Monday, August 23, 2021

The Black Death and the Plague Doctor mask

The Great Mortality or as it is better known to as the Black Death, was a time in 

the medieval history that saw the population of the world practically drop by half.

It was a turning point in history that left us with a new world rising from the ashes.

Join me as we travel back in time to Medieval Europe and take a look at a time and the headgear of the plague doctor

The year is 1347, and it's been almost 800 years since a plague ravages the Roman Empire  The bacterium Yersinia pestis ravaged the Mediterranean Basin, Europe, and the Near East, and Constantinople.  

Instead of focusing on the horrors of the Plague, I want to briefly discuss what good, if any came from these 300 years.

Before the Great Pestilence, Europe experienced a remarkable expansion period during the High Middle Ages (1050-1300 CE). This period was called the Medieval Climate Optimum.

However, by 1301 the weather was changing again.  As we enter 1347, many events took place to put the Great Pestilence on the map.

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The Black Death is the single most significant disease in Western civilization to date, an actual and literal plague. The word Plague derives from an ancient Greek medical term plêgê meaning "stroke"—it's a reference to the speed with which the disease brings down its victims—and this Plague was a real death-blow to medieval Europe. The Black Death, or simply "The Plague," came on its victims quickly and powerfully. It was such a debilitating disruption of facilities. It seemed to on-lookers in the day as if the person had been "struck" by some invisible force.

The "black" in Black Death more likely derives from the Latin word atra, meaning "black, dreadful." Death usually follows soon afterward, most often from septicemia (blood poisoning), due to massive internal hemorrhaging as the bloodstream grows congested with bacteria.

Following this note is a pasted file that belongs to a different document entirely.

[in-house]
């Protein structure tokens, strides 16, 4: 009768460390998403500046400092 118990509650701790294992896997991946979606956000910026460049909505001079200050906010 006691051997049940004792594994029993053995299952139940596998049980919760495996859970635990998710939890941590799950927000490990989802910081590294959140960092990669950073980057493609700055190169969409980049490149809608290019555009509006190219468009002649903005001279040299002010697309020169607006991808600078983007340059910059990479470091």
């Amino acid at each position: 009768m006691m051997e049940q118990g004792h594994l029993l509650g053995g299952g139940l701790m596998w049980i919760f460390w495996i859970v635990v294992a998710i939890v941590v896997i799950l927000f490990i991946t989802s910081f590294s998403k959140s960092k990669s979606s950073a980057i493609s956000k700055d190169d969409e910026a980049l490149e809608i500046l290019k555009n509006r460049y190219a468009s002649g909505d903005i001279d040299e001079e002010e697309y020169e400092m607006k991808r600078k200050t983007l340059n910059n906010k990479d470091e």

Before the outbreak in 1347, feudal Europe was divided socially by the three estates. While the system was made up of clergy (The First Estate), nobles (The Second Estate), and the peasants (The Third Estate).

It's probably safe to say that something on the order of a quarter to a third of the population of Europe died during the Great Pestilence, thus creating a tremendous upheaval of the three estate system

The Plague respected neither noble, cleric, or peasant.

With so much death, the peasants who were bound to the lord of the manor found that they could just go to the next manor and hire their labor out for more than a meager existence. Even then, the nobles tried to regulate the pay a lord could offer. And how much a worker could demand.  This really didn't work, and the feudal system started to crack.

Priests were not immune.  In many cases, but not all, the priest would or could do little for their flock.

Perhaps hasty last rites and then get the heck out of Plague-infested house.

Seeing that the church was of no real help, perhaps the survivors needed to rethink their relationship with the church.  

Scholars feel that this, like many other factors, was the slow brewing resentment that brought on the Protestant Reformation 200 years later.

The merchant class was proliferating.  Cash strapped nobles were quick to marry their children off to merchants who were more wealthy than the manor's lords. The merchants were eager to join the nobility.

Another positive result of the bubonic Plague was the development of medicine as a science in the West. Whereas in the late Middle Ages, Islamic doctors had, for centuries, been advocating sensible measures like general cleanliness and the value of studying anatomy. Western healers before 1347 were still burdened by the Medieval scorn of the body and ancient medical fallacies like the theory of "humors".

But when Plague wiped out nearly all the doctors in Europe, just as it had the clergy—physicians, like priests, attend to the dying and because of this was exposed at a higher rate to the more virulent pneumonic form of Plague—it precipitated a change in both personnel and precept.
Ironically, modern Western medicine owes much to the bacterium Yersinia pestis, one of its most horrifying failures.

It is here where we discuss the hazmat suit of the 14th century.  While the oldest drawings are from the 17th century, scholars have descriptions from much earlier of the suits that look like beaked birds.

Why the beak, you ask?

Well, the doctors of the time believed that epidemics were caused by miasma, or bad air, emanating from rotting organic matter. To counter the rotting stench, many times, people would carry flowers in their sleeves to smell them when the buboes' odor was overwhelming.

Doctors came up with long robes, gloves, and mask to keep from touching the diseased.
And the beak was there to hold the posies and other sweet-smelling items.

To filter out the miasma, so to say.

Well, as Halloween approaches, I thought it would be great to have a costume that represents this year.

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